Article

Making online reviews work for you: A business’s playbook

It’s time for businesses to bring their review management in focus. Here’s how they can do it.

By Subarna Ganguly, Staff Writer

Published June 14, 2022
Last updated June 15, 2022

When was the last time we visited a new restaurant or brought a product from an online retailer without checking out the customer reviews? Chances are, almost never. According to Trustpilot, 9 out of 10 customers read online reviews before making a purchasing decision. The trouble is, fake reviews are alarmingly on the rise.

The World Economic Forum estimates that the direct influence of false online reviews on global online spending is $152 billion. A 2021 investigation by Which? revealed that manipulated online reviews are a thriving global business, with companies set up with the sole purpose of offering millions of false reviews to Amazon sellers.

Now governments around the world are cracking down on the offenders. In a bid to protect consumer rights, the Dutch Senate has recently announced a new legislation banning fake reviews and misleading search results and similar iron-fist rules are under consideration for roll out throughout the European Union. In this current climate, it is more urgent than ever before for businesses to bring their review management under scrutiny. Martine Niermans, Director at Zendesk Netherlands, weighed in on the recent turn of events:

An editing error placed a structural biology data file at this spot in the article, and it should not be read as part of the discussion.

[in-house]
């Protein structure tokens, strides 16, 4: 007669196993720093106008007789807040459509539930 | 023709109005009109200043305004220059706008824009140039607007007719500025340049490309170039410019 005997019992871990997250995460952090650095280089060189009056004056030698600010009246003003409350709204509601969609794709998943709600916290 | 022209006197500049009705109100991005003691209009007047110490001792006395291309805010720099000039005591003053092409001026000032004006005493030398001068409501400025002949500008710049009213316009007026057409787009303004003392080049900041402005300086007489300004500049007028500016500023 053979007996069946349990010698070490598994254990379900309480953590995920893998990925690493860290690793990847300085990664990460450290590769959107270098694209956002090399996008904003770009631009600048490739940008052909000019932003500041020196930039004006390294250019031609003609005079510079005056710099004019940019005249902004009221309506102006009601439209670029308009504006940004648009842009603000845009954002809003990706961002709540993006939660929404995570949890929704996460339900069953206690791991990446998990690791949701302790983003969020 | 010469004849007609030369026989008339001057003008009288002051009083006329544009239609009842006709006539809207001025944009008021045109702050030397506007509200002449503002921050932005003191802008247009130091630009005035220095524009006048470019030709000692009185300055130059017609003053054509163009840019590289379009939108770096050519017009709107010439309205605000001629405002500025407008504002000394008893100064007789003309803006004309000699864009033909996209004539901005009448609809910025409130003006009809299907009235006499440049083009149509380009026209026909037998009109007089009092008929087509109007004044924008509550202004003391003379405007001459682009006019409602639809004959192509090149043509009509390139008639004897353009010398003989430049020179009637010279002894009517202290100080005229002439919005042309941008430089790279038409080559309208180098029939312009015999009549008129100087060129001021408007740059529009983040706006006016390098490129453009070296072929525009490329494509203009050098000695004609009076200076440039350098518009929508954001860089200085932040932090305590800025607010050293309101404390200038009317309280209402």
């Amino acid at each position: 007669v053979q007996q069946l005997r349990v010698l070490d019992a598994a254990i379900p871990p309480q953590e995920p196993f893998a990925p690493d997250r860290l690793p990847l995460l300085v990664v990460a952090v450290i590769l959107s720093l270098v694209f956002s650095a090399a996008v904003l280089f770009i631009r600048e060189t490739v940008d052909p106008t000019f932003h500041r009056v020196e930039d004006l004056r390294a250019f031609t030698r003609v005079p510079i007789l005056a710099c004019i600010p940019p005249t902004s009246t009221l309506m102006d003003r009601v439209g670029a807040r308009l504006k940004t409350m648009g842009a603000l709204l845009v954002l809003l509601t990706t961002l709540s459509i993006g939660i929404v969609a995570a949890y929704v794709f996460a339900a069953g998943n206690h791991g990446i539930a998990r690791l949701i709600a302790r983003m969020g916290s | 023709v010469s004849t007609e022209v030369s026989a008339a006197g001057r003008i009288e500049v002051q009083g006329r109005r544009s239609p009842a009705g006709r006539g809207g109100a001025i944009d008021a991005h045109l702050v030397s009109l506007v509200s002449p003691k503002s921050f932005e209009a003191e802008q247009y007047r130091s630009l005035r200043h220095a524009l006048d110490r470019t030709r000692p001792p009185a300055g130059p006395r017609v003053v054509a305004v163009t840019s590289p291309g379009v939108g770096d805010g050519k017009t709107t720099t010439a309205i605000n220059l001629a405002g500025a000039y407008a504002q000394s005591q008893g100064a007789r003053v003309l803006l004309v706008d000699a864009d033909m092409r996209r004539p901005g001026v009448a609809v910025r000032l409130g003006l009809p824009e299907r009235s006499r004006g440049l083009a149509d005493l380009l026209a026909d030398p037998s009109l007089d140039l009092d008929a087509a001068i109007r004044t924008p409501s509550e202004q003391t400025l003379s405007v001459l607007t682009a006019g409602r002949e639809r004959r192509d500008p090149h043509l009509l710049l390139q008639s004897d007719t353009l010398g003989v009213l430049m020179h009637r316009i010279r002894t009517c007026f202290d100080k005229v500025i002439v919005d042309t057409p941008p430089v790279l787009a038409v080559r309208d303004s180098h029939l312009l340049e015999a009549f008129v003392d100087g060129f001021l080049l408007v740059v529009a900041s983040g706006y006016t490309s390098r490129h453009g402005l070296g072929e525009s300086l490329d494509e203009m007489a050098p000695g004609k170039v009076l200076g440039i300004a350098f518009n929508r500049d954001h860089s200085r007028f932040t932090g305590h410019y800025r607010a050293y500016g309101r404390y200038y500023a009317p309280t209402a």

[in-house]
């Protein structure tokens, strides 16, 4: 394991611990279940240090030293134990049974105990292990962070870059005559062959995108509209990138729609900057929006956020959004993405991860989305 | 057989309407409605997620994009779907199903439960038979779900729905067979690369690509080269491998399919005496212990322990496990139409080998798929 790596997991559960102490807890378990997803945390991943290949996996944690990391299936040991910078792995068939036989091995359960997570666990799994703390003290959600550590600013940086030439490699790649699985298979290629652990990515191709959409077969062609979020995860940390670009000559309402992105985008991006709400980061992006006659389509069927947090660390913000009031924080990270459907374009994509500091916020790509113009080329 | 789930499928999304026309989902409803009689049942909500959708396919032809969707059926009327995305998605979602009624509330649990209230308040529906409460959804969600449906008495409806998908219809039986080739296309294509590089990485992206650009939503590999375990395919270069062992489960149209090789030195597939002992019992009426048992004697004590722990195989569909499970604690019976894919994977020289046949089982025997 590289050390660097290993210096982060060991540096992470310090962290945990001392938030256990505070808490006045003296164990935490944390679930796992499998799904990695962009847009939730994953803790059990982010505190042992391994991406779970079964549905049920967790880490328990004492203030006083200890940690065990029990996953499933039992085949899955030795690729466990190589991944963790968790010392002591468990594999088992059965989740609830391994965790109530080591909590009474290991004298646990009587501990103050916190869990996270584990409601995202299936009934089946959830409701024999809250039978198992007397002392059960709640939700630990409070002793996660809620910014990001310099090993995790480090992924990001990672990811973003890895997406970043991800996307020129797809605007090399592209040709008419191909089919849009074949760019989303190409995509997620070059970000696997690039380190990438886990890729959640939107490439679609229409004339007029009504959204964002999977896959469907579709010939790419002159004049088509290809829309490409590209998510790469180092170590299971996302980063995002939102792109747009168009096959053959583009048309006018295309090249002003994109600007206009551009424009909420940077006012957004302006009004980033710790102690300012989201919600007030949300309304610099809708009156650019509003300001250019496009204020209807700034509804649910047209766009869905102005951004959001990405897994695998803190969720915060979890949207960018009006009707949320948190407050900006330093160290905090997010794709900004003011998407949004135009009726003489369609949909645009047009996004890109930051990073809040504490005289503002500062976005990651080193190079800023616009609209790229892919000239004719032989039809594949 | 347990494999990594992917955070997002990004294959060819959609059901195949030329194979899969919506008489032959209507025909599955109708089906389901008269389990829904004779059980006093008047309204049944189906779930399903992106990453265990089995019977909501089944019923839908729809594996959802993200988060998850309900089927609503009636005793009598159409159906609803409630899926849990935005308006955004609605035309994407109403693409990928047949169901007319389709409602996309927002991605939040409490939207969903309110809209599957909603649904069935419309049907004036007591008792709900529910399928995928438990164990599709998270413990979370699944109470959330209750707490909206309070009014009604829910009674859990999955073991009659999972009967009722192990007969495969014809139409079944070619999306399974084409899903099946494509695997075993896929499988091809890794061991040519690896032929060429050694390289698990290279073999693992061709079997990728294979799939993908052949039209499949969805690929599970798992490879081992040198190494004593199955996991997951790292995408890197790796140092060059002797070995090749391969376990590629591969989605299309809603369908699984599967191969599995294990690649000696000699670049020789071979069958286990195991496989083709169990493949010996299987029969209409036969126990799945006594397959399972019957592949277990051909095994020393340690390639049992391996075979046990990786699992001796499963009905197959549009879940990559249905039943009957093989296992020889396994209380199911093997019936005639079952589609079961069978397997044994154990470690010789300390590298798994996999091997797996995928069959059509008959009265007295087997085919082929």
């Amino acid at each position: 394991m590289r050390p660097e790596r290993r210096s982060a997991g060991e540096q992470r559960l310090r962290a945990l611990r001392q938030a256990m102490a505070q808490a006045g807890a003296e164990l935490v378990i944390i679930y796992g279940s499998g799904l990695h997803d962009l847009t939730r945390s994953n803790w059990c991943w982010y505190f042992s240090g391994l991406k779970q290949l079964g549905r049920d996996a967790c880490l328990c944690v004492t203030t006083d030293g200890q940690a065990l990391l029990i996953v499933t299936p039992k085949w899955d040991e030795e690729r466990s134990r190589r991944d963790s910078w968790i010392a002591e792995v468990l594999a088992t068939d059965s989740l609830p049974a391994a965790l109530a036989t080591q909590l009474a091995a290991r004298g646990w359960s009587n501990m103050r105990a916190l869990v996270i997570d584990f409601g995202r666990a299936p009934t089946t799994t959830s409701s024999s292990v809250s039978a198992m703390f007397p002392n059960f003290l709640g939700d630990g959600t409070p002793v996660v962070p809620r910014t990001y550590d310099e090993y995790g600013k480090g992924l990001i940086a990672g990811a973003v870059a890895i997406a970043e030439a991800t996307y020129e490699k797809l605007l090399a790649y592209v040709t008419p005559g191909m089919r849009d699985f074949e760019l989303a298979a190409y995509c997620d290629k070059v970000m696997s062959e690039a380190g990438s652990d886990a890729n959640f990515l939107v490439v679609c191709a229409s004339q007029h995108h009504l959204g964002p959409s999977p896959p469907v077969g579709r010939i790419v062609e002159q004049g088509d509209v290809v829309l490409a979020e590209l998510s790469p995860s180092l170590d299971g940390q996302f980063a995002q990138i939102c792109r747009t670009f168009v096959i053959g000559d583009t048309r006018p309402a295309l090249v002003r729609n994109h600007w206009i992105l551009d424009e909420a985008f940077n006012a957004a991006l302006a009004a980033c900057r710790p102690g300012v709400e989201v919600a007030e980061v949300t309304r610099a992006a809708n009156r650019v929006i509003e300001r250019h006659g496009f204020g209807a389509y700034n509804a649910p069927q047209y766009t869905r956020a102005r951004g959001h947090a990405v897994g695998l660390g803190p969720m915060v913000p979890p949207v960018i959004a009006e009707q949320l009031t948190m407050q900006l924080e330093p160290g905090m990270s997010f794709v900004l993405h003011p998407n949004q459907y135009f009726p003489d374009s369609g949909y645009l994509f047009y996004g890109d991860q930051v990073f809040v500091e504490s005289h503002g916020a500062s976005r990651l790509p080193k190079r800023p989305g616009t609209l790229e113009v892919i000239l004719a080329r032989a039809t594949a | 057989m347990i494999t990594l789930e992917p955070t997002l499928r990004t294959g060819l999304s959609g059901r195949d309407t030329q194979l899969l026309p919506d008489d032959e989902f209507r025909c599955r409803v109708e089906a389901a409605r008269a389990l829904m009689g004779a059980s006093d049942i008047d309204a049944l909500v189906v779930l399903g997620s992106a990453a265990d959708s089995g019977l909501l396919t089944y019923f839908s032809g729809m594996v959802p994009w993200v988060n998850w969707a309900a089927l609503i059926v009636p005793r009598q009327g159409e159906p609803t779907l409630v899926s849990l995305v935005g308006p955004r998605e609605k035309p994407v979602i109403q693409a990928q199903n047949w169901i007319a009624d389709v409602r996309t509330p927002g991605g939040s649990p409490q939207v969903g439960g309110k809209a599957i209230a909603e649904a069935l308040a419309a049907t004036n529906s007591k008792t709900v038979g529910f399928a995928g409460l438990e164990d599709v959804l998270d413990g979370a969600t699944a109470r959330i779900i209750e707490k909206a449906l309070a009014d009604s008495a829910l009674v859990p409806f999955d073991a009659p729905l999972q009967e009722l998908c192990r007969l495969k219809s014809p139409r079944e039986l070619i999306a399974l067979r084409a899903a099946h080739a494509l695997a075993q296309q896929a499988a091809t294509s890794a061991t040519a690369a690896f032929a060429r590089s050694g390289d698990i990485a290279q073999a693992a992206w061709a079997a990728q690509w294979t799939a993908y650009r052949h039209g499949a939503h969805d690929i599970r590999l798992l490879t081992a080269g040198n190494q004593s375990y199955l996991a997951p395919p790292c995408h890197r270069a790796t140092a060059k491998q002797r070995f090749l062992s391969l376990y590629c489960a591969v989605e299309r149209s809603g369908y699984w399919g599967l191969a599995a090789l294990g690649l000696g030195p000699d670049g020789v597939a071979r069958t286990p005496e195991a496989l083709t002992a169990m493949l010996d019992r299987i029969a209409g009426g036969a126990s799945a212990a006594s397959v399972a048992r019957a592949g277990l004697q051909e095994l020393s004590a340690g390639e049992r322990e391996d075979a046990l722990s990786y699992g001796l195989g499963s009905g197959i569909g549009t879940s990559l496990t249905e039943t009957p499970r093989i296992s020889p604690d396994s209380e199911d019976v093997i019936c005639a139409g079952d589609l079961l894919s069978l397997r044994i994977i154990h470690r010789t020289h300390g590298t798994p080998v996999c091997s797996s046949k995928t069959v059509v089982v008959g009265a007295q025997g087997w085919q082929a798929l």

“The fact that legislation will be introduced in this area also means that the reliability and thus the authority of assessments will increase."
Martine Niermans, Director at Zendesk Netherlands

“The fact that legislation will be introduced in this area also means that the reliability and thus the authority of assessments will increase. Enough reason for platforms to see the power of reviews as an opportunity and to work with them even more actively. That starts with giving consumers an experience worth reviewing, then encouraging them to share the experience.”

Why reviews matter

Customer reviews are a pretty powerful element of your brand image. And here’s why:

1. Reviews come directly from consumers, and often feel more unbiased and authentic to buyers than traditional marketing. According to research, 63% of buyers trust influencers' opinions more than brand advertising. 83% of customers say they would trust friends and family for recommendations. And interestingly, 79% say they trust online reviews just as much as personal recommendations.